So, my answer to the question, of whether Marxism has a utopian dimension, is: both no and yes. That's why I want to maintain the distinction between utopianism and utopian moment. Marxism, as I see it, is not a utopianism--with a clear vision or blueprint of the kind of society that should be created--but it does have a utopian moment--a sense that existing forms of capitalism can be and should be criticized and that measures should be taken to move in a radically different direction, which is often referred to as communism.

Utopian socialism

What about Marx and Engels's actual writings about utopian socialism, such as the ideas that inspired the Philadelphia Industrial Association-- and, in Australia, both a vibrant utopian literature, beginning with Catherine Helen Spence's A Week in the Future, and utopian communities, such as the Alice River Cooperative Settlement--in the mid- to late-nineteenth century?

As it turns out, this was my biggest surprise in preparing this lecture. I'll confess that I've long held the view that 'utopian socialism' merely served as a foil for Marx and Engels, and that throughout their writings, especially in such texts as the Manifesto and Socialism: Utopian and Scientific, they mostly disparaged and set themselves apart from anything related to the utopian socialists. Well, I couldn't have been more wrong. What I discovered, instead, was as an appreciative, almost embarrassingly fulsome, commentary on the work of the utopian socialists, such as Henri de Saint-Simon, Charles Fourier, and Robert Owen.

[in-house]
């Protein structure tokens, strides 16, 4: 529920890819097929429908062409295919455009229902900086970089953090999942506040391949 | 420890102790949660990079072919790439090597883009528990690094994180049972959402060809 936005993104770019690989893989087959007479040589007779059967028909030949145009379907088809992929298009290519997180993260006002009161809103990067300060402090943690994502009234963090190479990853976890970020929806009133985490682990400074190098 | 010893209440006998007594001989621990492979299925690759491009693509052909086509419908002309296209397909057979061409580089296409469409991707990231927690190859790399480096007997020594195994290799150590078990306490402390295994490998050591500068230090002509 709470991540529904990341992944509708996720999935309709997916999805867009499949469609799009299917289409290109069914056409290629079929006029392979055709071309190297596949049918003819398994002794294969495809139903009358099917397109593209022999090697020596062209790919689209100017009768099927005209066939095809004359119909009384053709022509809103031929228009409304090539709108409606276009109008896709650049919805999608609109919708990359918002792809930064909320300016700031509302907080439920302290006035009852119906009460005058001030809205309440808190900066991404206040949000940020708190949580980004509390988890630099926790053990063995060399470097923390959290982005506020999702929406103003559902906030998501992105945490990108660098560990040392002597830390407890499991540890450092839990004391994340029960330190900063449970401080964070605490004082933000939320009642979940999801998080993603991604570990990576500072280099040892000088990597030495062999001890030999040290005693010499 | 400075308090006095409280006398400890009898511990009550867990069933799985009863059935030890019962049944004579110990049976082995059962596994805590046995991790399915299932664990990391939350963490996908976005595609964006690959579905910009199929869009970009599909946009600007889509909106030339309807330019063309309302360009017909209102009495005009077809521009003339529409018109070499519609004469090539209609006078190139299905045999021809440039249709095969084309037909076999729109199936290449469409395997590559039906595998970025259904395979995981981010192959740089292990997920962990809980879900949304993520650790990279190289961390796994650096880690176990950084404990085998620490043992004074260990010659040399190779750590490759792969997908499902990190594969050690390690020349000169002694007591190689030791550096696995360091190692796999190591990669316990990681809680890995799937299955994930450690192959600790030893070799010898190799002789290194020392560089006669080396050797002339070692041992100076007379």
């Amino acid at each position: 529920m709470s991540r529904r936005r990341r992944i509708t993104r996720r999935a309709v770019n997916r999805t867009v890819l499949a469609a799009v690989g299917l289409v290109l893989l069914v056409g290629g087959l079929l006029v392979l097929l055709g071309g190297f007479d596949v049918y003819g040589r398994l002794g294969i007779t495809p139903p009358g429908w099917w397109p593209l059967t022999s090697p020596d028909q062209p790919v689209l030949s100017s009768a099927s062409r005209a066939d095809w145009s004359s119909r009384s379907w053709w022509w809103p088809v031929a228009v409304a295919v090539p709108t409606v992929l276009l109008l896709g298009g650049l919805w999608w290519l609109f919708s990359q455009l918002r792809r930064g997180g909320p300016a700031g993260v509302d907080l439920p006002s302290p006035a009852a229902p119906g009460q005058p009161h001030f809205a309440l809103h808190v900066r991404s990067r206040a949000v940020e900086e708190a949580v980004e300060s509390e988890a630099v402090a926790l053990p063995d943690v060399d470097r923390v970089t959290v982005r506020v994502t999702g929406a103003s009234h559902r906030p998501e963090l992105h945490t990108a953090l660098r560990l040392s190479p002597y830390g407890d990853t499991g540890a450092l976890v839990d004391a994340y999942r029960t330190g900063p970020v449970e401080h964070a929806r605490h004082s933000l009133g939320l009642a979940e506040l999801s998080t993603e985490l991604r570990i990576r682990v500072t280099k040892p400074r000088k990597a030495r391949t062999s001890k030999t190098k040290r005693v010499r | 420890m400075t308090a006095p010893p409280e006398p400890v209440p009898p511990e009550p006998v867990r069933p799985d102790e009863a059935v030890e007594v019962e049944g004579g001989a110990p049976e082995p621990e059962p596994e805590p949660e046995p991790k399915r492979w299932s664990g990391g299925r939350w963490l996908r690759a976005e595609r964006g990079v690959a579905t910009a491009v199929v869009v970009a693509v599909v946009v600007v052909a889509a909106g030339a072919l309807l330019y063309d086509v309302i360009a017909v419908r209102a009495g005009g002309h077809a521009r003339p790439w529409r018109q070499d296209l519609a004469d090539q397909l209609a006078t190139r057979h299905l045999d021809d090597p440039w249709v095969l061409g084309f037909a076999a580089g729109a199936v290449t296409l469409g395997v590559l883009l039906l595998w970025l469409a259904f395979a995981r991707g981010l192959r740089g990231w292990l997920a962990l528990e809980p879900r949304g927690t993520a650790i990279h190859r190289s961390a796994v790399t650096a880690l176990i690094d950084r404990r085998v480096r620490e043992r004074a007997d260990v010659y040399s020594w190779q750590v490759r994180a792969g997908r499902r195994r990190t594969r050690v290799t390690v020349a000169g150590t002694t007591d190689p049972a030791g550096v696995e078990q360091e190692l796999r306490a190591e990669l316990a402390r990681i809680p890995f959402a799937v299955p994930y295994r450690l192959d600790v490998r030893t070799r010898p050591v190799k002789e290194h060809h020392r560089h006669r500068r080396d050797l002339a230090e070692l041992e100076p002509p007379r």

We should remember (or, as in my case, learn for the first time) that Engels, of scientific socialism renown, wrote a series of articles on the development of radical social movements on the continent, between 1842 and 1844 in, of all places, Owen's periodical The New Moral World. They include this paragraph on Fourier:
   Nearly at the same time with Saint-Simon, another man directed the
   activity of his mighty intellect to the social state of
   mankind--Fourier ... It was Fourier, who, for the first time,